Poetry and Music: Johann Paul Friedrich Richter “Jean Paul” (1763-1825)

Johann Paul Friedrich Richter (1763-1825), much better known under his penname “Jean Paul,” was one of the most prolific and prominent writers of his generation. Owing to the structural and linguistic idiosyncrasies of his writings, he was heavily criticized in his lifetime, but some literary critics considered him “one of Germany’s literary greats, a force to rival Goethe and Schiller.”

Johann Paul Friedrich Richter

Johann Paul Friedrich Richter

According to scholars, “Jean Paul cultivated one of the most unusual styles in German writing, its chief characteristics including extravagant metaphors, puns, and wordplay, syntactic convolutions, the juxtaposition of high-flown poetry and homely prose, and humorous or sentimental digressions which could range from discussions of Fichtean philosophy to hot-air ballooning.” Jean Paul published his first major novel in 1793 under his pseudonym, and he almost instantly rose to literary fame. Over the course of the next decade, he wrote four more novels, all long and complicated works with contemporary cultural and intellectual allusions, which were some of the most widely read books in the early nineteenth century.

Jean Paul and Robert Schumann

Robert Schumann, 1850

Robert Schumann, 1850

During his time as a theology student at the University of Leipzig, Jean Paul developed a distinct interest in music. Apparently, he much enjoyed the symphonies and oratorios by Joseph Haydn, the church music of Graun and Hasse, and the operas of Mozart, Gluck, and Méhul. As such, it is not surprising that music plays a significant role in Jean Paul’s fictional and theoretical works. For one, Jean Paul re-creates his personal musical experiences. But more importantly, his musical aesthetic “prefigures the whole array of ideas associated with the early romantic aesthetic whereby music was viewed as an entry into a metaphysical dream world, an expression of infinite longing, and a language capable of uttering the unutterable.” The young Robert Schumann was strongly captivated by Jean Paul’s idiosyncratic style and language. In fact, in his early prose fiction, he happily imitated the writing style of his literary idol. He writes, “were I a smile I would play about her eyes; were I a spirit of joy I would gently course through her veins; yes, and were I a tear I would weep with her, and when she smiled again gladly melt away on her eyelashes and die, gladly cease to be.”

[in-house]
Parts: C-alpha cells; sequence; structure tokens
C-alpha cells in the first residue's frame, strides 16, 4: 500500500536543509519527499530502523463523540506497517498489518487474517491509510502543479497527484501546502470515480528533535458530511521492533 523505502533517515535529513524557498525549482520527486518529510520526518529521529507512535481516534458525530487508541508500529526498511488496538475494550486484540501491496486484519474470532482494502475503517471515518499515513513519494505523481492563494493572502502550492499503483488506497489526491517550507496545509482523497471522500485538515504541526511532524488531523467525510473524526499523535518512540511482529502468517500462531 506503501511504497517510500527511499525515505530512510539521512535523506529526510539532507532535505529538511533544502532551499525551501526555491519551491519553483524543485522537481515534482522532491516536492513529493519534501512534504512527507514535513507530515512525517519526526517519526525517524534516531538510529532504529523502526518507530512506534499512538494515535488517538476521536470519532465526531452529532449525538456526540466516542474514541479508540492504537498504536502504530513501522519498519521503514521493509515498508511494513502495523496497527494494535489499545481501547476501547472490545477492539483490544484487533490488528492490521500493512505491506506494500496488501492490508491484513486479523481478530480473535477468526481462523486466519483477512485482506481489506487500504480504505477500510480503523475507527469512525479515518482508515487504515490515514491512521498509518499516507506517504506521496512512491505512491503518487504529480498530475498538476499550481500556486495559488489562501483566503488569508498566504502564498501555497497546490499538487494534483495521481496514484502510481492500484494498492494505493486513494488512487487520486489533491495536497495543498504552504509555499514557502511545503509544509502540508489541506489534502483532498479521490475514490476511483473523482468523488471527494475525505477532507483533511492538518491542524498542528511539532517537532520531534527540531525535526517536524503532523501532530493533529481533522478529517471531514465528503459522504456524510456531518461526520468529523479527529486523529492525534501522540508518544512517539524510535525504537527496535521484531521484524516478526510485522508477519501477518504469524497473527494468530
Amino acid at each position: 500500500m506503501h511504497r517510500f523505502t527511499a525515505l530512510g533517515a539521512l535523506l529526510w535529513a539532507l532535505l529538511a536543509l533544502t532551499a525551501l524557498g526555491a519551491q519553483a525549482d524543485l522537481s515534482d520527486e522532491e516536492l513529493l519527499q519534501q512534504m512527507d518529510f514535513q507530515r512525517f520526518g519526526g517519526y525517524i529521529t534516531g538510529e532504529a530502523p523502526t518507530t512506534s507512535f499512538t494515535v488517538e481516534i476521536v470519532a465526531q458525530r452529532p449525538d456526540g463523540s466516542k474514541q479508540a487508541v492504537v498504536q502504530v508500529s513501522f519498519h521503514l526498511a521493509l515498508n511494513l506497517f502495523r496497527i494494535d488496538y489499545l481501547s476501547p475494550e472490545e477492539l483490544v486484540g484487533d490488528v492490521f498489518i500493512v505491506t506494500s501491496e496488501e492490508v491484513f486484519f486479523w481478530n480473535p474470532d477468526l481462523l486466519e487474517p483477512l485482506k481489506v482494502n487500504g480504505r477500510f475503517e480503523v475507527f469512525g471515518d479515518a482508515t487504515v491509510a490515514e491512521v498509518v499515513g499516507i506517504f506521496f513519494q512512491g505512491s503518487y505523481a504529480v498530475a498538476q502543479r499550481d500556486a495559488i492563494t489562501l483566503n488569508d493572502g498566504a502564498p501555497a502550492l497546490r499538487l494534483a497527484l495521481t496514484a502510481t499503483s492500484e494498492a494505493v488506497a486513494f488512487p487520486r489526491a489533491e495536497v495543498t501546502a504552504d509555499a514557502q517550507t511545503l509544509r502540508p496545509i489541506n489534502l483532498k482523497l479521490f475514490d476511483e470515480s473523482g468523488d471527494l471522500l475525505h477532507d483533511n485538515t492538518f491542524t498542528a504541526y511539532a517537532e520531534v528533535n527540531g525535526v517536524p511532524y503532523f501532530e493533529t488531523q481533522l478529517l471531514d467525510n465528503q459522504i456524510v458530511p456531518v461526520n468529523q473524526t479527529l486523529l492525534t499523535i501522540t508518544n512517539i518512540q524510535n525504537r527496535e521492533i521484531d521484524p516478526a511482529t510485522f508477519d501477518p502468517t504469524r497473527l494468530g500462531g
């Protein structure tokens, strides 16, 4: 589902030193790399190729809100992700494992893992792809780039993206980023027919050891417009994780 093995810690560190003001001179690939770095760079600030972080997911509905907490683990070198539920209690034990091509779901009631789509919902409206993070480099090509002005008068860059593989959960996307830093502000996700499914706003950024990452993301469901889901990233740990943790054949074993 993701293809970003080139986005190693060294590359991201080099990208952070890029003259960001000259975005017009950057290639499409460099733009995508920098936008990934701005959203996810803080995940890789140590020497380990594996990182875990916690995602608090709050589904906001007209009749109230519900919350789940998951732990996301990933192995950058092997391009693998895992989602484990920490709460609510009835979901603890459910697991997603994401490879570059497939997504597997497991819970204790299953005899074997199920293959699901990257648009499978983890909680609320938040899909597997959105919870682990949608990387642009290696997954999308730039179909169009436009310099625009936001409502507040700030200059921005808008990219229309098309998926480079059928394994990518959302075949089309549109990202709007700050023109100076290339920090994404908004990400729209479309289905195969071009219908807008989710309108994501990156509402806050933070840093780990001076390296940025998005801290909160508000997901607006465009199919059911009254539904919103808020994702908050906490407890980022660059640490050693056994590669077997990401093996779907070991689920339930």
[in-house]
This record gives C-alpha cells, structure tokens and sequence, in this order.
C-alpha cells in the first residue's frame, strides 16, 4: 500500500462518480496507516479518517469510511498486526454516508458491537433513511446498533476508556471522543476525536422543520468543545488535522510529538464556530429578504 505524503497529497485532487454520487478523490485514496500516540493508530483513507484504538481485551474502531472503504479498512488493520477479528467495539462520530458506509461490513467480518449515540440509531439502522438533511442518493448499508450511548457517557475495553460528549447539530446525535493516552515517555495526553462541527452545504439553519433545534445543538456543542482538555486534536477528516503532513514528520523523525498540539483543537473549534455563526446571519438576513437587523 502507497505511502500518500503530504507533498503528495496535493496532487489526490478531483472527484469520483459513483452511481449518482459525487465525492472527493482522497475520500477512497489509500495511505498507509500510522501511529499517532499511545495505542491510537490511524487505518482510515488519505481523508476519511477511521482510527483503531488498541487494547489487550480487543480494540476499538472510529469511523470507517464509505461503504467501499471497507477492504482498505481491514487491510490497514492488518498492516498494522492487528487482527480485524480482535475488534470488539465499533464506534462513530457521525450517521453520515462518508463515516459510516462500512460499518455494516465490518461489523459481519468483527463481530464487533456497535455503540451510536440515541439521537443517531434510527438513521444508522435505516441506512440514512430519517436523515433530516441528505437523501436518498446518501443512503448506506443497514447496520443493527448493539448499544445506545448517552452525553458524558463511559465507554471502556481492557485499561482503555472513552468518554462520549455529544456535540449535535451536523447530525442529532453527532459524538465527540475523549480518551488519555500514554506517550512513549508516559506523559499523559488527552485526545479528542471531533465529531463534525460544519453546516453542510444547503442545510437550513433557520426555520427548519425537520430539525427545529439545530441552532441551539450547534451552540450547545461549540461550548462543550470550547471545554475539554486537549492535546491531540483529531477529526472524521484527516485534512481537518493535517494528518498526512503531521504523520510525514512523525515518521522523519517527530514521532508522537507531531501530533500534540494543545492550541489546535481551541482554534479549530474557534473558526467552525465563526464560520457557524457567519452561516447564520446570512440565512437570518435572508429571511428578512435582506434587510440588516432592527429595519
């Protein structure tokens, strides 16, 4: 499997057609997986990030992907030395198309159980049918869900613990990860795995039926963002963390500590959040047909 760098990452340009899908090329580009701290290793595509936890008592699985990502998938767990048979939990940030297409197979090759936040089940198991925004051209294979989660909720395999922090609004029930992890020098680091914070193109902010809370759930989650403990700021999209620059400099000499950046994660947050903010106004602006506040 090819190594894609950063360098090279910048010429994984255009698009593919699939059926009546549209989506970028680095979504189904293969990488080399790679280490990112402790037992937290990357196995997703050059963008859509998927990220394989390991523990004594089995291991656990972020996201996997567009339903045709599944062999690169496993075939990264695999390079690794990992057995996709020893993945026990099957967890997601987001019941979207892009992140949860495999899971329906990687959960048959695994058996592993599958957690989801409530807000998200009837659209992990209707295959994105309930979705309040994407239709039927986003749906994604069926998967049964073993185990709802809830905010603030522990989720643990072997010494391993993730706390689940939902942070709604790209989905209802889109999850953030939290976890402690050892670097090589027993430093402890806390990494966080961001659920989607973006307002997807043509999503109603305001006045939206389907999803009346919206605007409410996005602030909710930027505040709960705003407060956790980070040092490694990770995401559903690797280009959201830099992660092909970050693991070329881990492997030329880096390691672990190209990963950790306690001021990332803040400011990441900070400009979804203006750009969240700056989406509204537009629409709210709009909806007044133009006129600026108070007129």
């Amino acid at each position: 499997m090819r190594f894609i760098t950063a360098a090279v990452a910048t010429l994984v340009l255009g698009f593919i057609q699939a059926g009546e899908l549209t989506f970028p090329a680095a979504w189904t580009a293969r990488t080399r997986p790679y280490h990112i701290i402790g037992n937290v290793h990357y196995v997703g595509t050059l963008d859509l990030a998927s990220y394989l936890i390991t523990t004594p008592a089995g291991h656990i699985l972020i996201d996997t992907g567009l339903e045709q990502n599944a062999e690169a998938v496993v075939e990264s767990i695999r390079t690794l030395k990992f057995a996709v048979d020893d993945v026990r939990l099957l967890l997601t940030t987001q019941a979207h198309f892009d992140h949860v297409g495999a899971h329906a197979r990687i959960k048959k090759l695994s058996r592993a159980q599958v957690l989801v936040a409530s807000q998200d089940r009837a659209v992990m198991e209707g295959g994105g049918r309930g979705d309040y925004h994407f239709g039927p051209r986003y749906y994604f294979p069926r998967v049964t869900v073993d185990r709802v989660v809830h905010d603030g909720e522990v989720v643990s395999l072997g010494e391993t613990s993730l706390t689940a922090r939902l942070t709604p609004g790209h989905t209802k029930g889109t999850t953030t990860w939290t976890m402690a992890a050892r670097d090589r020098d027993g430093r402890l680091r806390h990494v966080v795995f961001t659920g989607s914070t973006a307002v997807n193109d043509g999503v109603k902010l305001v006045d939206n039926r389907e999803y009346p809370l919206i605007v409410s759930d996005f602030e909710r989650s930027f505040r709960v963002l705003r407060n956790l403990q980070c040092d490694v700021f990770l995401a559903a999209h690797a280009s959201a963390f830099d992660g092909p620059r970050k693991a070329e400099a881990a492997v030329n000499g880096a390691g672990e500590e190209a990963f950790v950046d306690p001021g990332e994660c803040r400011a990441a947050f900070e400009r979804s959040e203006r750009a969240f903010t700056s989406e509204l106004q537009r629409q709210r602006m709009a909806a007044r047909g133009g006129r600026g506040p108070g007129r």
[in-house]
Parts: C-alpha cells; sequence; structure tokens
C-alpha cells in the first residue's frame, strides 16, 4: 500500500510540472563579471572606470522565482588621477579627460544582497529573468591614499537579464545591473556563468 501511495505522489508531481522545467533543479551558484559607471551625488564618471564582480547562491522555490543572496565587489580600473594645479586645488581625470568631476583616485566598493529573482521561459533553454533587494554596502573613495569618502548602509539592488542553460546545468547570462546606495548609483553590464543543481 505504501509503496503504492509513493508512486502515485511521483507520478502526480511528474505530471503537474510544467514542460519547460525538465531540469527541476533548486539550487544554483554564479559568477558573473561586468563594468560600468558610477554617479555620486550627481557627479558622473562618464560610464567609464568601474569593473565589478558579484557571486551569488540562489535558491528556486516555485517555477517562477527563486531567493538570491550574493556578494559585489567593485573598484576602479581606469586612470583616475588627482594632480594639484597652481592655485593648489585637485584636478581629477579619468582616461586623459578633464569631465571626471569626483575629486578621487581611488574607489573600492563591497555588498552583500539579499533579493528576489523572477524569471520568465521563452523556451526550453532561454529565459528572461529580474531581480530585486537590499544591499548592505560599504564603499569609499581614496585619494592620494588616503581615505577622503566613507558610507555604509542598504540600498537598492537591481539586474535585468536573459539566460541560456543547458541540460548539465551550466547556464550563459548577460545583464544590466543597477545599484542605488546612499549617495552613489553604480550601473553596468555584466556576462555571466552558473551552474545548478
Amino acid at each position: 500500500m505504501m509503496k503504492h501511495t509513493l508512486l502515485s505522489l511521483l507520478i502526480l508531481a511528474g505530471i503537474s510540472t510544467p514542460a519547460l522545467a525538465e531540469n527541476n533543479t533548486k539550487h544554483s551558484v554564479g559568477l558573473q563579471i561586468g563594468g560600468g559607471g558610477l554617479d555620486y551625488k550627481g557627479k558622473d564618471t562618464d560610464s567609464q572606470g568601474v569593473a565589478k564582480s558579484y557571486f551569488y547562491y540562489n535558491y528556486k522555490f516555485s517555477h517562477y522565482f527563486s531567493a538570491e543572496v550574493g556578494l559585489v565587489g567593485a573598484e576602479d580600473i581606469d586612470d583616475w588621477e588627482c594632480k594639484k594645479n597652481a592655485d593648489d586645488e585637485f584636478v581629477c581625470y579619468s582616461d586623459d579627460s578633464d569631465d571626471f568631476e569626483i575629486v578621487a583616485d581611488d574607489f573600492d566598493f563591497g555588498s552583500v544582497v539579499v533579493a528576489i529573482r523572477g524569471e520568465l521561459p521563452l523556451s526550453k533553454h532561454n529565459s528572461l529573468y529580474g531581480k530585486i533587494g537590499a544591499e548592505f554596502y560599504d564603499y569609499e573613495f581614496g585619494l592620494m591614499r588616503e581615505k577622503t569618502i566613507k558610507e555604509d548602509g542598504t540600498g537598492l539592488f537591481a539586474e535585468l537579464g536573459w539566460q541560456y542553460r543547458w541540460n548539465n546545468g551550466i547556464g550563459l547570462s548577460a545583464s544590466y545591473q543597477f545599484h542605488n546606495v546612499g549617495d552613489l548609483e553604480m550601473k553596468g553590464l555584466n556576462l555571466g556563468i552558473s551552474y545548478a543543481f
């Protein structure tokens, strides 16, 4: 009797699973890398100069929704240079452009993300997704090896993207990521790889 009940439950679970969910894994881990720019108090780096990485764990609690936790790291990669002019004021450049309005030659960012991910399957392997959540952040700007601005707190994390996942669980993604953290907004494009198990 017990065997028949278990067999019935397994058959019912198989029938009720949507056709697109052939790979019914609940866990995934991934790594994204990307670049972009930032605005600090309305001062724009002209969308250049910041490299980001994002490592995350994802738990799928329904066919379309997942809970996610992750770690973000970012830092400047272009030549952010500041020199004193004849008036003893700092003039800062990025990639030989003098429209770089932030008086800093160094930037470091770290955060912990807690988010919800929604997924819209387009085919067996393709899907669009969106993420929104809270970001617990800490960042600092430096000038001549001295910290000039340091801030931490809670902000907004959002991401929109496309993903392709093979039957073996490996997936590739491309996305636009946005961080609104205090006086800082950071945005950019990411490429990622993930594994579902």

Robert Schumann: Papillons, Op. 2

Schumann equated Jean Paul with the genius of Shakespeare, Beethoven, Schubert, and Bach. But Schumann was also more specific, as he understood that “Jean Paul is all the time portraying himself in the form of two persons. He is Albano and Schoppe, Siebenkas and Leibgeber, Vult and Walt… Only a Jean Paul could have combined in himself such opposite characters. The contrasts are very harsh sometimes, not to say extreme.” Schumann then adds, “I often asked myself what would have become of me if I had never known Jean Paul. In one respect, at any rate, he seems to have an affinity with me, for I foresaw him. Perhaps I would have written some kind of poetry, but I would have withdrawn myself less from other people and dreamt less. I cannot decide, really, what would have become of me, the problem is impossible to work out.” There can be no doubt, however, that “Florestan” and “Eusebius,” the principal crusaders against music philistinism and the conflicting parts of Schumann’s own personality, are modeled “on such antithetically paired characters as “Walt” and “Vult” in Jean Paul’s novels Flegeljahre (The Awkward Years).

Robert Schumann: Davidsbündlertänze, Op. 6